Will De Freitas
The War Report article The Eritrea-Ethiopia Armed Conflict provides detailed information about the history of this conflict, the peace process and the final Algiers Agreement, the deployment of peacekeeping operations until 2008, the work and conclusions of the Eritrea-Ethiopia Boundary Commission (EEBC) and the Eritrea-Ethiopia Claims Commission (EECC), as well as recent developments.
Written by Tadesse Kebebew, Teaching Assistant at the Geneva Academy and PhD student at the Graduate Institute of International and Development Studies, it will form part of the War Report 2018 which will be published at the beginning of 2019.
This article provides the tools to understand the complex dynamics of this armed conflict that has been lasting for 20 years.
‘Following the 1998-2000 war, Eritrea and Ethiopia remained locked in a stalemate for two decades marked by sporadic skirmishes – including an attack on Eritrean military installations in 2012 and another one on Tserona in June 2016 – and Ethiopia’s military occupation of Badme’ explains Tadesse Kebebew.
The article also analyses recent developments, including the 9 July 2018 Joint Declaration of Peace and Freedom, as well as the lack of investigation or prosecution, from both sides, regarding possible war crimes.
‘Written by a scholar with extensive experience in the region, this article summarizes not only the historical and legal dimensions of the conflict and the different views of the parties but also contentious issue like missing prisoners of war’ adds Dr Annyssa Bellal, editor of the War Report.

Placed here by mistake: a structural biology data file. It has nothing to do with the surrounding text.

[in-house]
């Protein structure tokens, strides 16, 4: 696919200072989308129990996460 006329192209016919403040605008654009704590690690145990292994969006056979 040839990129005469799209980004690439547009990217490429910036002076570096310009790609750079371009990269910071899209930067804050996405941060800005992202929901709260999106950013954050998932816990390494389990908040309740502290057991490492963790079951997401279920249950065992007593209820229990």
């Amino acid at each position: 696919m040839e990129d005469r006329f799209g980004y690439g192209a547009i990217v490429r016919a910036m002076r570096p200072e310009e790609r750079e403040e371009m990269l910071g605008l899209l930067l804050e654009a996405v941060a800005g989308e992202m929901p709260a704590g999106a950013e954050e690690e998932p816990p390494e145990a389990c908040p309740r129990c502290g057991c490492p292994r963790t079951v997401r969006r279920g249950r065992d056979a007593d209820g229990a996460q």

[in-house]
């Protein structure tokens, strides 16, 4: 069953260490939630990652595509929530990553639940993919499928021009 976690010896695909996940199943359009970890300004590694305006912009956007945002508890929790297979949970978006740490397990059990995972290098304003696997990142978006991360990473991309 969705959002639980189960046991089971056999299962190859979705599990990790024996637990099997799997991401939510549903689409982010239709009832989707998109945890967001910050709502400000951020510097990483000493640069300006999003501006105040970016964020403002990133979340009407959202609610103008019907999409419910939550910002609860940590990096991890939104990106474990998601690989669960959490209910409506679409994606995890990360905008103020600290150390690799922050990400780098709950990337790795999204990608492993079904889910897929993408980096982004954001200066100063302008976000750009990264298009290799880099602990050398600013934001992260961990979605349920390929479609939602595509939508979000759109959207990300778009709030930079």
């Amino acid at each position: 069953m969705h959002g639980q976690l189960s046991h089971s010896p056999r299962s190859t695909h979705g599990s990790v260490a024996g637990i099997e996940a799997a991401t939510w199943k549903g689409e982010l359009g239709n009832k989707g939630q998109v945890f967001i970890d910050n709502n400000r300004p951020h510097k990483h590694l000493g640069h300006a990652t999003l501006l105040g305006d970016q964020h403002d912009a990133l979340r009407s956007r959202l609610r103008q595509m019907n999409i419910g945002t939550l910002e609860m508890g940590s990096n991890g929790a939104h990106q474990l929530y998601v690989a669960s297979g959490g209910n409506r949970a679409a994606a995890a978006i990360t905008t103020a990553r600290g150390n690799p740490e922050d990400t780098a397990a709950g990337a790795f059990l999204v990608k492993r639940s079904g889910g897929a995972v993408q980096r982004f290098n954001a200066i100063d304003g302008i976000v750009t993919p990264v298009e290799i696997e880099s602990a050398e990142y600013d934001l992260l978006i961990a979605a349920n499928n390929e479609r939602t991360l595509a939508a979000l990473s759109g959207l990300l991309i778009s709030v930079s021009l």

The Rule of Law in Armed Conflicts (RULAC) online portal provides a legal analysis of the military occupation of Eritrea by Ethiopia, including an overview of the situation, its classification as a military occupation and applicable law.
We have now added to our Rule of Law in Armed Conflicts (RULAC) online portal a detailed analysis and legal classification of the non-international armed conflicts that take place in the Central African Republic since December 2012.
Our 2016 Annual Report is out! It provides an overview of our activities and achievements.
This short course focuses on the specific issues that arise in times of armed conflict regarding the respect, protection and fulfilment of human rights. It addresses key issues like the applicability of human rights in times of armed conflict; the possibilities of restricting human rights under systems of limitations and derogations; and the extraterritorial application of human rights law.
This short course analyses the main international and regional norms governing the international protection of refugees. It notably examines the sources of international refugee law, including the 1951 Geneva Convention Relating to the Status of Refugees, and their interaction with human rights law and international humanitarian law.
Against the background of the mobilization of ‘foreign fighters’ for the conflicts in Syria and Iraq, the Geneva Academy undertook various research projects to highlight and clarify a range of international law issues that arise through their participation and measures taken to stem their mobilization.
The Geneva Academy team followed the Arms Trade Treaty (ATT) negotiations and provided key information on the negotiations, notably via a daily blog.